UN Atlas of Biodiversity Maps Human Impact

CAMBRIDGE, England, August 1, 2002 (ENS) - Plants are vanishing so quickly that the Earth is losing one major drug to extinction every two years, according to a new atlas of biodiversity released today by the UNEP World Conservation Monitoring Centre.

The "World Atlas of Biodiversity: Earth's Living Resources for the 21st Century" is the first comprehensive map based view of global biodiversity. By using maps to show the location of plants and animals, it draws together the work of researchers across the world who have identified particularly rich or vulnerable areas.

Based in Cambridge, England, the UNEP World Conservation Monitoring Centre (UNEP-WCMC) was established in 2000 as the world biodiversity information and assessment center of the United Nations Environment Programme.


The Pacific yew, Taxus brevifolia, is the prime source of the anti-cancer drug taxol. It grows in moist soils in British Columbia, Alaska, California, Idaho, Montana, Oregon, and Washington. Many populations are in potentially serious decline. (Photo courtesy FAO)
Fewer than one percent of the world's 250,000 tropical plants have been screened for potential pharmaceutical applications, UNEP-WCMC experts say, yet the ones that have been tested are the source of many medicines upon which humanity relies.

In the United States alone, 56 percent of the top 150 prescribed drugs with an economic value of $80 billion are linked with discoveries made in the wild. Eighty percent of people in developing countries rely on medicines based largely on plants and animals.

The atlas graphically reveals humankind's alteration of the natural world. During the past 150 years, humans have directly impacted close to 47 percent of the global land area, the atlas shows. Under one scenario, biodiversity will be threatened on almost 72 percent of Earth's land area by 2032.


Gorilla mother and infant in the Congo Basin (Photo courtesy Greenpeace)
Southeast Asia, the Congo Basin and parts of the Amazon are forecast to suffer the greatest losses of biodiversity, the UNEP-WCMC atlas shows. As much as 48 percent of these areas will become converted to agricultural land, plantations and urban areas, compared with 22 percent today, suggesting wide depletions of biodiversity.

Klaus Toepfer, UNEP's executive director, said wise use of the Earth's natural resources is at the heart of sustainable development and a key issue for world leaders attending the crucial UN World Summit on Sustainable Development (WSSD) which opens in Johannesburg, South Africa, on August 26.

Biodiversity is, along with water, energy, health and agriculture, one of the five priority areas for the summit as outlined by UN Secretary-General Kofi Annan.

"Biodiversity should be one of the key issues underpinning all decisions taken at the Johannesburg Summit," said Toepfer. "You cannot tackle water, energy, health, agriculture, and ultimately poverty without the conservation, wise use and proper distribution of the many benefits arising from the living world."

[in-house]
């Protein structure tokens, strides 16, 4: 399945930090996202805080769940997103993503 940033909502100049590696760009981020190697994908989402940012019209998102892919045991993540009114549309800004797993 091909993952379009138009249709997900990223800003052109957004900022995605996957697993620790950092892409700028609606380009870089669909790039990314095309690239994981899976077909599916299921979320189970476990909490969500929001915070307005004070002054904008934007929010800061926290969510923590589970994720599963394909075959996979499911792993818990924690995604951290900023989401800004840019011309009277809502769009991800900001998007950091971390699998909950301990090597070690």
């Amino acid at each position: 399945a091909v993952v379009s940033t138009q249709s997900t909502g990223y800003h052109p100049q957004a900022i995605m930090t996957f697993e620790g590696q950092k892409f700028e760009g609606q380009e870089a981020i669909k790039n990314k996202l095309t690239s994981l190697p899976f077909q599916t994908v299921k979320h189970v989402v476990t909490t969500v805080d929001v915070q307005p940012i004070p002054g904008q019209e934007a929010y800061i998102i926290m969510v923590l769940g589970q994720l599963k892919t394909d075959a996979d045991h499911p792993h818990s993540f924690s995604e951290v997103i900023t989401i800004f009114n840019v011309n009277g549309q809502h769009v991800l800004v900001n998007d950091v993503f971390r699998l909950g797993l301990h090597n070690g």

UNEP Executive Director Klaus Toepfer June 5, 2002 at the final WSSD preparatory meeting in Bali, Indonesia (Photo courtesy ENB)
Humans now divert about 40 percent of the Earth's productivity to their own ends, much of it carried out "in a destructive and unsustainable way," Toepfer said.

Toepfer said the value of wild resources to the pharmaceutical industry alone highlights the pressing need for new and more imaginative ways of exploiting plants and animals so that the benefits are shared by all.

"We must address the issue of genetic resource sharing by giving developing countries, where the majority of biodiversity remains, an economic incentive to protect wildlife by paying them properly for the plants and animals whose genes get used in new drugs or crops," he said.

Brian Groombridge, co-author of the atlas, says, "There is little true wilderness left to support the expansion of the human population on this planet.

"Over the last decade food supply has increased to meet the growing population through higher productivity - about 69 per cent - and exploitation of wilderness - 31 percent. But, with little wilderness area left, where will the additional capacity come from?" he asks.


Students from Minnesota explore the Ecuadorian rainforest (Photo courtesy VCC Wilderness Club)
"Globalization and the pace of technological development are out-stripping our understanding of the impacts we are having on ecosystems - putting many basic services at risk, particularly for the poor," says Groombridge.

The atlas goes beyond doom and gloom scenarios and shows how reversible current problems are. Pulling together the latest scientific assessment of the entire range of living plants and animals, it details how robust, resilient and accommodating biodiversity can be - within limits.

UNEP-WCMC Director Mark Collins says, "We know enough about the distribution of species and ecosystems to ensure that the world's biodiversity is managed effectively. Give nature half a chance and it will take care of itself."

Interactive maps from the atlas are available online at: http://stort.unep-wcmc.org/imaps/gb2002/book/viewer.htm